Econospinning is at its best when it goes after the methods of economic data gathering versus the conclusions of those who interpret it. For example, he makes a convincing argument against the government's reporting of monthly payroll and unemployment data, saying this data is often revised significantly (with revisions ignored after the spin associated with the initial release of numbers) or reported upon breathlessly even when results are statistically insignificant.

Unfortunately, for readers who buy Econospinning in hopes of understanding who's honest and who's blowing smoke, there's no assistance forthcoming. In fact, despite marketing the book as a guide to "reading between the lines", Epstein admits he's done no such thing in Econospinning's final two paragraphs:

Finally, I had planned a chapter of advice to the average reader. You'd like to know what's happening to the economy, but with all that econospinning out there, how do you cope?

In this case, I ended up having far less to say than I had thought. I conclude instead on an upbeat note: If the people attacked in this book actually read it, maybe their stuff will improve.

For those of us not occupying the political extremes, this seems less like an upbeat note and more like a lame conclusion.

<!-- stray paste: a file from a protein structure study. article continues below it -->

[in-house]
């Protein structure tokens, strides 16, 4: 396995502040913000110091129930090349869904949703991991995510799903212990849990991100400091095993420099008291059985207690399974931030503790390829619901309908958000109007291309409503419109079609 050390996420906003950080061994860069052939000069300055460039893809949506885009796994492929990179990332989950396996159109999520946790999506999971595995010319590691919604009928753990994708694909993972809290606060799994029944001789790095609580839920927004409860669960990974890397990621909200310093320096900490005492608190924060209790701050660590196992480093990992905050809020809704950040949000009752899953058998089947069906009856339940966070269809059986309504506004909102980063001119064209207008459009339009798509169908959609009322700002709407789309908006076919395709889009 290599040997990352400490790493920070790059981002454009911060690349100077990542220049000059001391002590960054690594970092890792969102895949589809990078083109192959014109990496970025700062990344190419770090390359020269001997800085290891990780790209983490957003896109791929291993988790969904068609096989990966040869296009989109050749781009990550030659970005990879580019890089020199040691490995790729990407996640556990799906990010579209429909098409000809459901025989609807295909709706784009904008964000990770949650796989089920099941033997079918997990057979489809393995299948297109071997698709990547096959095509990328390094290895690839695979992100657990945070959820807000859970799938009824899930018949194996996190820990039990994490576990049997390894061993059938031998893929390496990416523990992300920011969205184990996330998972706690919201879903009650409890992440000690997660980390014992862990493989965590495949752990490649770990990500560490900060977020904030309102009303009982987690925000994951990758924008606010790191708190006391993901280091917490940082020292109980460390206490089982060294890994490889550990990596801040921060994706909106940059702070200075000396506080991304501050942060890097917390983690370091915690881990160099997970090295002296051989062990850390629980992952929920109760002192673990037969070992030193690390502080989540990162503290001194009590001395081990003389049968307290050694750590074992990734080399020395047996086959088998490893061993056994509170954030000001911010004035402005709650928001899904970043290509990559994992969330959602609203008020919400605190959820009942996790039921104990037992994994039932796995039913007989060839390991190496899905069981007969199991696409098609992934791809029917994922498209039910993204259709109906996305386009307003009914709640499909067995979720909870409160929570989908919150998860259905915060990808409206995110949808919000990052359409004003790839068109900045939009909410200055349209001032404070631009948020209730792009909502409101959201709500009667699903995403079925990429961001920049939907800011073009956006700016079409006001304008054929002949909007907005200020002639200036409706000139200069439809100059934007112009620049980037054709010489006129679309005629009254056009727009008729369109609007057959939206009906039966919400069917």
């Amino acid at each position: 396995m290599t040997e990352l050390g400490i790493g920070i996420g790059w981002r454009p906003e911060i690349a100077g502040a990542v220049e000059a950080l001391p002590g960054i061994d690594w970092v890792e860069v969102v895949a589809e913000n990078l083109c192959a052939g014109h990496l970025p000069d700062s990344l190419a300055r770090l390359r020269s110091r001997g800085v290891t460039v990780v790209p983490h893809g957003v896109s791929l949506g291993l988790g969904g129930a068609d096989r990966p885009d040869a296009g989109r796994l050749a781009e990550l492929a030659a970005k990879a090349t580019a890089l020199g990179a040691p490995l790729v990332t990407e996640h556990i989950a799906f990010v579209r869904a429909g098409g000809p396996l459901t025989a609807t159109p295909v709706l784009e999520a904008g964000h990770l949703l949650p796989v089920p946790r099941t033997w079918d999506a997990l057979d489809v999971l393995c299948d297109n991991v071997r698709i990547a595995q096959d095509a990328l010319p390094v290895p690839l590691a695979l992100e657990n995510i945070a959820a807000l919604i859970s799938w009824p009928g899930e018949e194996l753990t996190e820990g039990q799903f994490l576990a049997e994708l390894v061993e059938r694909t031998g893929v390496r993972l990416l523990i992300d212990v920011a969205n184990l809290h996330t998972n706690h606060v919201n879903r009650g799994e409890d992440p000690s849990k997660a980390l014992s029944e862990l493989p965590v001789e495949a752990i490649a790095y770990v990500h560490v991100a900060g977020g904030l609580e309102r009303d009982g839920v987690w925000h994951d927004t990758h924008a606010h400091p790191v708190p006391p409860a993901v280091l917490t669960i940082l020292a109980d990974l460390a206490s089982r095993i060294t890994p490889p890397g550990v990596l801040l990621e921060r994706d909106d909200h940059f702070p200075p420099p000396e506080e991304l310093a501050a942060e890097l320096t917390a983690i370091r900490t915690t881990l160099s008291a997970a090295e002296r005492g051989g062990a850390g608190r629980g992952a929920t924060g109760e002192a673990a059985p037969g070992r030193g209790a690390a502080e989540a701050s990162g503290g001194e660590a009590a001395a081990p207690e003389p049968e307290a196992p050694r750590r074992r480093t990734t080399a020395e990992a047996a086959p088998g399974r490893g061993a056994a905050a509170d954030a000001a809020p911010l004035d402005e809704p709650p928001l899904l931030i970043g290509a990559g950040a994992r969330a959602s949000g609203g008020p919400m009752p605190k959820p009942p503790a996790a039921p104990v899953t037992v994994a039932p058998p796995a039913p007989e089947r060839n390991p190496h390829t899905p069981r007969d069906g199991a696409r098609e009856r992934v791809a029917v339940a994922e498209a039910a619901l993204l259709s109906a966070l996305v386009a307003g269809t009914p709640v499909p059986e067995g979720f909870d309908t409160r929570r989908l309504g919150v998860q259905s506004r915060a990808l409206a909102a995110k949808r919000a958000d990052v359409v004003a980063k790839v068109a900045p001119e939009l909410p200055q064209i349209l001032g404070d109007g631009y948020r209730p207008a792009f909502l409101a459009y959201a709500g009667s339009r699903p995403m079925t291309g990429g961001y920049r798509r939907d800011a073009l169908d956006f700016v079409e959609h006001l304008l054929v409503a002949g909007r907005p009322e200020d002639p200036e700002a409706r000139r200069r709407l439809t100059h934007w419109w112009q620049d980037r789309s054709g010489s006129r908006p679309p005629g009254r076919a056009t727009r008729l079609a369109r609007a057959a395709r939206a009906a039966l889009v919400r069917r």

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About Justin McHenry

  • Kitty O’Keefe

    As a past post-graduate instructor of Security Analysis, I have reviewed the work of countless authors in search of any who approach the subject of economics in an empirical manner. None did so more thoroughly than Mr. Epstein. His premises are based on the best scholarly data I have found, and he draws conclusions based on fact.
    If his findings are at odds with yours, I would suggest that perhaps you have a preconceived idea of what they should be, as opposed to what data supports.

  • http://www.indexcreditcards.com Justin McHenry

    Well, first off, I should say I have no preconceived idea of whether Epstein is right or wrong, and I have no findings to compare his to.

    My point is this–Epstein overwhelmingly chooses as his targets those who represent the left side of the political spectrum. Even if everything he writes is correct, it is still true that he has selectively chosen who to take on in his book.